18. Salea R, Veriansyah B, and Tijandrawinata RR. Optimization and scale-up process for supercritical fluids extraction of ginger oil from Zingiber officinale var. Amarum.         J. Supercrit. Fluids. 2017; 120:285-294.
  19. Stoner GD. Ginger: Is it ready for prime time? Cancer Prev. Res. 2013; 6:257–262. doi: 10.1158/1940-6207.CAPR-13-0055.
  20. Ji K, Fang L, Zhao H, Li Q, Shi Y, Xu C, Wang Y, Du L, Wang J, Liu Q. Ginger oleoresin alleviated gamma-ray irradiation-induced reactive oxygen species via the Nrf2 protective response in human mesenchymal stem cells. Oxid. Med. Cell. Longev. 2017. 1480294. doi: 10.1155/2017/1480294.
  21. Schadich E, Hlavac J, Volna T, Varanasi L, Hajduch M, Dzubak P. Effects of ginger phenylpropanoids and quercetin on Nrf2-ARE pathway in human BJ fibroblasts and HaCaT keratinocytes. Biomed Res. Int. 2016.  2173275. doi: 10.1155/2016/2173275.
  22. Mao QQ, Xu XY, Cao SY, Gan RY, Corke H, Beta T, Li HB. Bioactive Compounds and Bioactivities of Ginger (Zingiber officinale Roscoe). Foods. 2019;8(6):185. doi: 10.3390/foods8060185. PMID: 31151279; PMCID: PMC6616534.
  23. Rayati F, Hajmanouchehri F, Najafi E. Comparison of anti-inflammatory and analgesic effects of Ginger powder and Ibuprofen in postsurgical pain model: A randomized, double-blind, case-control clinical trial. Dent Res J (Isfahan). 2017;14(1):1-7. doi: 10.4103/1735-3327.201135. PMID: 28348610; PMCID: PMC5356382.
  24. Gurung A, Khatiwada B, Kayastha B, Parsekar S, Mistry SK, Yadav UN. Effectiveness of Zingiber Officinale (ginger) compared with non-steroidal anti-inflammatory drugs and complementary therapy in primary dysmenorrhoea: A systematic review, Clinical Epidemiology and Global Health. 2022; 18: 101152, ISSN 2213-3984, https://doi.org/10.1016/j.cegh.2022.101152.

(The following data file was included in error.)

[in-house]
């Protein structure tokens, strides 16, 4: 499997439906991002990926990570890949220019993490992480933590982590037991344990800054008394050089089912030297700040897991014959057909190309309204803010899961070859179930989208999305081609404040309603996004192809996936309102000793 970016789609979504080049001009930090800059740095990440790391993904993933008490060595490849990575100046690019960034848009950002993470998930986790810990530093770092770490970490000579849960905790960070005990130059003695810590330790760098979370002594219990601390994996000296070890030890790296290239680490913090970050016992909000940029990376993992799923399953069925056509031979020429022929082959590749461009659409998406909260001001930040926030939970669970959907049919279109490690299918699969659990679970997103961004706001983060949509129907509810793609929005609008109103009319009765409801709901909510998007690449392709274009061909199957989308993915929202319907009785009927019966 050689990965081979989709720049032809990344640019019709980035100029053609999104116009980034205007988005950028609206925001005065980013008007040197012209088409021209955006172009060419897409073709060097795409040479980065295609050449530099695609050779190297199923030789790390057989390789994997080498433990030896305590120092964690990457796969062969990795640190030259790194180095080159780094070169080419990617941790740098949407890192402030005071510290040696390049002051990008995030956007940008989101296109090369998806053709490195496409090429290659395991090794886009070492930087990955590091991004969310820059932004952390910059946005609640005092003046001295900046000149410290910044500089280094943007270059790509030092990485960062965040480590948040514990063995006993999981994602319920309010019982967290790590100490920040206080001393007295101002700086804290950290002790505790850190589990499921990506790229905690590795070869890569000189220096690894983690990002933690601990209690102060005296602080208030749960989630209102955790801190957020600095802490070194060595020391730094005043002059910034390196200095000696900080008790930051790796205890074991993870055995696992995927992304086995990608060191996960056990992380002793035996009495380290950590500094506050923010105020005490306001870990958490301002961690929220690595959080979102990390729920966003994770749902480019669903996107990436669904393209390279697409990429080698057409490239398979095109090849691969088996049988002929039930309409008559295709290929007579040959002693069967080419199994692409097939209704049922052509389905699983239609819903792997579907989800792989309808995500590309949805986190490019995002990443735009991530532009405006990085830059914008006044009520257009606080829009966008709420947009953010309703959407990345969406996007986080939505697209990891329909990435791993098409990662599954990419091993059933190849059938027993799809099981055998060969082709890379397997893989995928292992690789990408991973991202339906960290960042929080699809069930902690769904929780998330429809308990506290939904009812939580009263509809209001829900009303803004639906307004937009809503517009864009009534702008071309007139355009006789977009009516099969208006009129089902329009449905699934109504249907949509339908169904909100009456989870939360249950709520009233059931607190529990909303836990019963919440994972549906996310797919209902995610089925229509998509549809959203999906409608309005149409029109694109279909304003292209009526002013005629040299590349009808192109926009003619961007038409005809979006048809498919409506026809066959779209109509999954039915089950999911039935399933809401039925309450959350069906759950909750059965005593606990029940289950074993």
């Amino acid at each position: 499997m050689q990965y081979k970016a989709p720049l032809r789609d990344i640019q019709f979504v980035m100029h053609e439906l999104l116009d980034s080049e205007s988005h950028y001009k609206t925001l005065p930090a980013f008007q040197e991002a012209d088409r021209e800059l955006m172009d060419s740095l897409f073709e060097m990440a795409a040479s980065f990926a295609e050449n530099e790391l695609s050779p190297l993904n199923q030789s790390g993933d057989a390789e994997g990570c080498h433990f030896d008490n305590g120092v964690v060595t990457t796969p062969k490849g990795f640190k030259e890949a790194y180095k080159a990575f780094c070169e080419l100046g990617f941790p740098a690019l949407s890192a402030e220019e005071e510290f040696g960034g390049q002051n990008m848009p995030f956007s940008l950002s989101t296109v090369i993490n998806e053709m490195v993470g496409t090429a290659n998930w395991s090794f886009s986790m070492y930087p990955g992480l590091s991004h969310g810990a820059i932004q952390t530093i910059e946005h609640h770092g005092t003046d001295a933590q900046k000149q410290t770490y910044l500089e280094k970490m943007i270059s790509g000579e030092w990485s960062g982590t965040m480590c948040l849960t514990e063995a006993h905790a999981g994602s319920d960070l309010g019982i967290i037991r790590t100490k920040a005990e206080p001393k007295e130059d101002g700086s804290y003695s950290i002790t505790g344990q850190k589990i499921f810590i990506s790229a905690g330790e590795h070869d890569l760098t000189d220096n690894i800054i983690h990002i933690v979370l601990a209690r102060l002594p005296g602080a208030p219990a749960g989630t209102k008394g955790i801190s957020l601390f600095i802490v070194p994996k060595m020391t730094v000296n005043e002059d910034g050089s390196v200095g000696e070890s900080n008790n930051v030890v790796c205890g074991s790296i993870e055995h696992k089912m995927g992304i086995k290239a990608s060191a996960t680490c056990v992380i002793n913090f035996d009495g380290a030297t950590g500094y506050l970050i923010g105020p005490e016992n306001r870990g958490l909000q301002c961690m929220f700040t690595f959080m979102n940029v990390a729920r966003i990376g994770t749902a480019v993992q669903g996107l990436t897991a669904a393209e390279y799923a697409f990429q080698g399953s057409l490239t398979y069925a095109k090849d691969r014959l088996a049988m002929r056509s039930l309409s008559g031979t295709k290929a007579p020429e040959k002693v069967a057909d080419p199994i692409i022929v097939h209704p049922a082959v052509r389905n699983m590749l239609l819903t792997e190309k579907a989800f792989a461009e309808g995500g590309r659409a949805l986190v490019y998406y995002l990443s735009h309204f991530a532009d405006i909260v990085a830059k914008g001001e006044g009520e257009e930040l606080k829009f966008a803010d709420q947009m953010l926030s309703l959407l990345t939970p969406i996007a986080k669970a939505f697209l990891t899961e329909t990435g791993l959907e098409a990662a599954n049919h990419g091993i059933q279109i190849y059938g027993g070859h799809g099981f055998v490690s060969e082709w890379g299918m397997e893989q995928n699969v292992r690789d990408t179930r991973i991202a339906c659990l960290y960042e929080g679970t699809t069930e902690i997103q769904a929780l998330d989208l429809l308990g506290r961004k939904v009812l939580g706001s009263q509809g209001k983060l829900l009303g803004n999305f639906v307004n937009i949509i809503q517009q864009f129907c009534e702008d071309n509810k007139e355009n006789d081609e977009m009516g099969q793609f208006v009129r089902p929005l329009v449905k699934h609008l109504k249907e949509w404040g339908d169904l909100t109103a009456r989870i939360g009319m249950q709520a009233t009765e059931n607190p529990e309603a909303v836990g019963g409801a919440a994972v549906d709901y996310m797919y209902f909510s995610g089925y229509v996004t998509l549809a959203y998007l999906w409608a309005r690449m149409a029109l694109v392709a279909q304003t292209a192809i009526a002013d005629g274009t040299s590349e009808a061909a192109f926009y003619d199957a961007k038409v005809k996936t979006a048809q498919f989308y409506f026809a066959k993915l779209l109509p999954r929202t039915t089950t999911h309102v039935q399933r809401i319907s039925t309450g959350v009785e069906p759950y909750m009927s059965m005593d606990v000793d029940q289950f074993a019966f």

25. Diksha S and HemRaj V. Hydro-distillation and comparative report of percentage yield on leaves and fruit peels from different citrus plants of rutaceae family. J Plant Sci. 2015; 10: 75-78.doi: 10.1155/2015/142979.
  26. Nishat F and Syeda JF. Pharmacological screening for anti-arthritic activity of   moringa oleifera. Asian J Pharm Clin Res. 2016; 9(3):106-111.
  27. Dilworth LL, Riley CK and Stennett DK.  Plant Constituents: Carbohydrates, Oils, Resins, Balsams, and Plant Hormones, Chapter 5 - Pharmacognosy, Academic Press. 2017; 61-80. ISBN 9780128021040. https://doi.org/10.1016/B978-0-12-802104-0.00005-6.
  28. Sankarikutty B, and Narayanan CS. Essential oils | Isolation and production. Encyclopedia of Food Sciences and Nutrition (second edition) 2185-2189. Council of scientific and industrial research, Trivandrum, India.2003. https://doi.org/10.1016/b0-12-227055-x/00426-0.
  29. Lahlou M. Methods to study the photochemistry and bioactivity of essential oils, Phototherapy Research. 2004; 18(6): 435–448.
  30. Trattner A, David M, and Lazarov A. Occupational contact dermatitis due to essential oils. Contact Dermatitis. 2008; 58(5): 282–284.
  31. Ibáñez MD, Blázquez MA. Curcuma longa L. Rhizome Essential Oil from Extraction to Its Agri-Food Applications. A Review. Plants. 2021; 10: 44. https://doi.org/ 10.3390/plants10010044 R
  32. Li S, Yuan W, Deng G, Wang P, Yang P, and Aggarwal BB. Chemical composition and product quality control of turmeric (Curcuma longa L.), Pharmaceutical Crops. 2011; (2): 28 - 54.
  33. Liao JC, Tsai JC, Liu CY, Huang HC, Wu LY, and Peng WH. Antidepressant-like activity of turmerone in behavioral despair tests in mice. BMC Complement Altern Med. 2013; 13(1): 299.